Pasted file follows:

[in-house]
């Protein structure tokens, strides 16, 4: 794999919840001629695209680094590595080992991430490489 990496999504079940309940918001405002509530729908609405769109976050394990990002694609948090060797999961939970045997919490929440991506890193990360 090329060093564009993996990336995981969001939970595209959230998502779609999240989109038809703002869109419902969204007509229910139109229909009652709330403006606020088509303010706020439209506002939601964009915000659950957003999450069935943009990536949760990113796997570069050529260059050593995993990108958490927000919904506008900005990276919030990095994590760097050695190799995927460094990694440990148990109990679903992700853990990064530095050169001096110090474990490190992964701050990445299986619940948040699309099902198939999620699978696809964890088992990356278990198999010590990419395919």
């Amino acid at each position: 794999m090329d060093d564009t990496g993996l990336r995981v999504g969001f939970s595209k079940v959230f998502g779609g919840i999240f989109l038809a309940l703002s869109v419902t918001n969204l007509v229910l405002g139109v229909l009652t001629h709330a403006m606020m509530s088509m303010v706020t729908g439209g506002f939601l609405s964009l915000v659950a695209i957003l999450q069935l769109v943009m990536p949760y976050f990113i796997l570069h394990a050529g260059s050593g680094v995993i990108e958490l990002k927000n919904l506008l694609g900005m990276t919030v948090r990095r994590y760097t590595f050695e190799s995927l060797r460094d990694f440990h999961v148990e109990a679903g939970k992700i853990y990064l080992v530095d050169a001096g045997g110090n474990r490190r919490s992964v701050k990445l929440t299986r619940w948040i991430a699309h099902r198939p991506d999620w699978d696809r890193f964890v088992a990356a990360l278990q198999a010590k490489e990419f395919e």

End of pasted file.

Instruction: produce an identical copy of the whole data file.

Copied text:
[in-house]
């Protein structure tokens, strides 16, 4: 794999919840001629695209680094590595080992991430490489 990496999504079940309940918001405002509530729908609405769109976050394990990002694609948090060797999961939970045997919490929440991506890193990360 090329060093564009993996990336995981969001939970595209959230998502779609999240989109038809703002869109419902969204007509229910139109229909009652709330403006606020088509303010706020439209506002939601964009915000659950957003999450069935943009990536949760990113796997570069050529260059050593995993990108958490927000919904506008900005990276919030990095994590760097050695190799995927460094990694440990148990109990679903992700853990990064530095050169001096110090474990490190992964701050990445299986619940948040699309099902198939999620699978696809964890088992990356278990198999010590990419395919």
């Amino acid at each position: 794999m090329d060093d564009t990496g993996l990336r995981v999504g969001f939970s595209k079940v959230f998502g779609g919840i999240f989109l038809a309940l703002s869109v419902t918001n969204l007509v229910l405002g139109v229909l009652t001629h709330a403006m606020m509530s088509m303010v706020t729908g439209g506002f939601l609405s964009l915000v659950a695209i957003l999450q069935l769109v943009m990536p949760y976050f990113i796997l570069h394990a050529g260059s050593g680094v995993i990108e958490l990002k927000n919904l506008l694609g900005m990276t919030v948090r990095r994590y760097t590595f050695e190799s995927l060797r460094d990694f440990h999961v148990e109990a679903g939970k992700i853990y990064l080992v530095d050169a001096g045997g110090n474990r490190r919490s992964v701050k990445l929440t299986r619940w948040i991430a699309h099902r198939p991506d999620w699978d696809r890193f964890v088992a990356a990360l278990q198999a010590k490489e990419f395919e």